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External Lua Code

As of 0.40.0, tstl supports module resolution for libraries, which means you can use and create npm packages containing .lua files. You can also include Lua source files directly into your source code.

Adding Lua files to your project sources#

You can simply add a Lua file as part of your project sources if you add a declaration file with the same name. You can then simply import the Lua code in your TypeScript.

Your project should look like:

project/
โ”œโ”€โ”€ main.ts
โ”œโ”€โ”€ someLua.lua
โ”œโ”€โ”€ someLua.d.ts
โ””โ”€โ”€ tsconfig.json
main.ts
import { foo, bar } from "./someLua";
foo();
bar();
someLua.lua
local someLua = {}
function someLua:foo()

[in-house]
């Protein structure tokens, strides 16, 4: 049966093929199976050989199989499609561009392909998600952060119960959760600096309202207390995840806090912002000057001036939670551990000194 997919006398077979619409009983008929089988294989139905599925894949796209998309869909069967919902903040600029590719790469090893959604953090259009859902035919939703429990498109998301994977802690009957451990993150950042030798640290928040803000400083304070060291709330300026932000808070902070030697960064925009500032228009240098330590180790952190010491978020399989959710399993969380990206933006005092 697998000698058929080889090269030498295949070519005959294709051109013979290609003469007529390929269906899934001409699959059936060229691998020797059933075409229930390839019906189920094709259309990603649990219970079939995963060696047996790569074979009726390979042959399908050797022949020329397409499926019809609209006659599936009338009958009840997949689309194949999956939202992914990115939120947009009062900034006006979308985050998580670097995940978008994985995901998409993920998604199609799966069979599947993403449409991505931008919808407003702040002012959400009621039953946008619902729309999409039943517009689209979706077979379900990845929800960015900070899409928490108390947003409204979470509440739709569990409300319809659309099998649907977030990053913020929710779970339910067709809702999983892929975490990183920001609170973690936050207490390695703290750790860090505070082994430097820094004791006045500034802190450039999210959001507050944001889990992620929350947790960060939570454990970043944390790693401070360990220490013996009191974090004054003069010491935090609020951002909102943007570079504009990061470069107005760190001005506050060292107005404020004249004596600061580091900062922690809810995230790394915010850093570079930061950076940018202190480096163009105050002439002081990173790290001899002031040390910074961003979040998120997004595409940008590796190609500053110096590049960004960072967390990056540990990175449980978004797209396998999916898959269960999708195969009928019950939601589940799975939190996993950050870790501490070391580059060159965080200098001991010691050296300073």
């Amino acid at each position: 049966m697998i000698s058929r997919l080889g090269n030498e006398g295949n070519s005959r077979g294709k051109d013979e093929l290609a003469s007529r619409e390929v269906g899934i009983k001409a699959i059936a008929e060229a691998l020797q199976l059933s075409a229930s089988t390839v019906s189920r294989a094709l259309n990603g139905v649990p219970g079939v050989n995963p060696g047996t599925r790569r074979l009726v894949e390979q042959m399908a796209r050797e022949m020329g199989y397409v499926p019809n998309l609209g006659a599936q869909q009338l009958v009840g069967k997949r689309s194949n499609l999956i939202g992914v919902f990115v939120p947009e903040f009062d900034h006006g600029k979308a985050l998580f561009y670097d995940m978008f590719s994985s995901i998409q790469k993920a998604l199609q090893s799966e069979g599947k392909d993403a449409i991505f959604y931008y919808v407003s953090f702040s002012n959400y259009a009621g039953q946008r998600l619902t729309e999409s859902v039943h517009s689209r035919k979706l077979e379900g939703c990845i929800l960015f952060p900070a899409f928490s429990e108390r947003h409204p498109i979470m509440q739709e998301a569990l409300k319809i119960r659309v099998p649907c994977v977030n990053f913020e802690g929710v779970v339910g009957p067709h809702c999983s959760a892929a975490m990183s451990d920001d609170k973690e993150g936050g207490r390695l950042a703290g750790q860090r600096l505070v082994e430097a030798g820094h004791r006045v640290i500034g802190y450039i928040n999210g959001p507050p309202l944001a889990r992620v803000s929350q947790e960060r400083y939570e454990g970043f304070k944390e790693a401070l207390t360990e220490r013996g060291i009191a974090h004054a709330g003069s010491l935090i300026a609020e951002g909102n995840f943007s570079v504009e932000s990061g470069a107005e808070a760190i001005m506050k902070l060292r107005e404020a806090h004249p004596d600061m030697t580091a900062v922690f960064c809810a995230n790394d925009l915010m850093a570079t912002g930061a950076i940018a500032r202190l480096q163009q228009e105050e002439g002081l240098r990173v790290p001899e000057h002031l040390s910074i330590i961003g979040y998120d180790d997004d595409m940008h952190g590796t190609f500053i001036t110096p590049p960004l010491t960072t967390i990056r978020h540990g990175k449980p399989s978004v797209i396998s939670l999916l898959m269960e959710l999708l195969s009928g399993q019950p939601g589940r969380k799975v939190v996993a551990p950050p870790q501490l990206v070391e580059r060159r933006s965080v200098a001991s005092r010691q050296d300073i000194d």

print("hello")
end
function someLua:bar()
print("world")
end
return someLua
someLua.d.ts
export function foo(): void;
export function bar(): void;

Importing a Lua module that only exports an array#

Building on the previous section, you might want also want to import a Lua file that only exports an array. For example, something like:

things.lua
return {
{
foo = 123,
bar = 456,
},
{
foo = 789,
bar = 987,
},
}

Writing a definitions file for this is tricky, since the Lua file has no named imports and no default export. Here, you have to use export = syntax, like so:

things.d.ts
interface Thing {
foo: number;
bar: number;
}
declare const things: Thing[];
export = things;

Then, in your TypeScript code, you can import it like:

main.ts
import * as things from "./module";
print(things[0].foo); // Prints "123"

For more information about this export syntax, see the official TypeScript documentation.

Using NPM packages#

To use a Lua package, install it via npm and use it as you would for any regular npm package in TypeScript. If the package does not include its own .d.ts declaration files, you can create your own by adding a <package name>.d.ts declaration file to your source files.

note

Including TS or JS files from npm packages is currently NOT supported.